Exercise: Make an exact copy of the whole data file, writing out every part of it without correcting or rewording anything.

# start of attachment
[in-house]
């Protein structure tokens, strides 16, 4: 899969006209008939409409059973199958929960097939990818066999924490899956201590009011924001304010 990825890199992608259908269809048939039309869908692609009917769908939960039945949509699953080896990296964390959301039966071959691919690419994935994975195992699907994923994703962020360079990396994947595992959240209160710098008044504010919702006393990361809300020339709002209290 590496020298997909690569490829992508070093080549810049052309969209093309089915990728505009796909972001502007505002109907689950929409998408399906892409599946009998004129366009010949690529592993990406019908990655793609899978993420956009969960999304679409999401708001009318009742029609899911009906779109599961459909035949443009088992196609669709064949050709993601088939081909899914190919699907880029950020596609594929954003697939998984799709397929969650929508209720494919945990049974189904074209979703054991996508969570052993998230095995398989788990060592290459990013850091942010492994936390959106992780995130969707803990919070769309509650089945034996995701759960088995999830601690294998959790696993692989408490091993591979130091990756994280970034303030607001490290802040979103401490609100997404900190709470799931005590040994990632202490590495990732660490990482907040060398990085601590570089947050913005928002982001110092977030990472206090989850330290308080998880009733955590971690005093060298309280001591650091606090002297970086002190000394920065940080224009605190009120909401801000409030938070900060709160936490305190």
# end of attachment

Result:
[in-house]
């Protein structure tokens, strides 16, 4: 899969006209008939409409059973199958929960097939990818066999924490899956201590009011924001304010 990825890199992608259908269809048939039309869908692609009917769908939960039945949509699953080896990296964390959301039966071959691919690419994935994975195992699907994923994703962020360079990396994947595992959240209160710098008044504010919702006393990361809300020339709002209290 590496020298997909690569490829992508070093080549810049052309969209093309089915990728505009796909972001502007505002109907689950929409998408399906892409599946009998004129366009010949690529592993990406019908990655793609899978993420956009969960999304679409999401708001009318009742029609899911009906779109599961459909035949443009088992196609669709064949050709993601088939081909899914190919699907880029950020596609594929954003697939998984799709397929969650929508209720494919945990049974189904074209979703054991996508969570052993998230095995398989788990060592290459990013850091942010492994936390959106992780995130969707803990919070769309509650089945034996995701759960088995999830601690294998959790696993692989408490091993591979130091990756994280970034303030607001490290802040979103401490609100997404900190709470799931005590040994990632202490590495990732660490990482907040060398990085601590570089947050913005928002982001110092977030990472206090989850330290308080998880009733955590971690005093060298309280001591650091606090002297970086002190000394920065940080224009605190009120909401801000409030938070900060709160936490305190």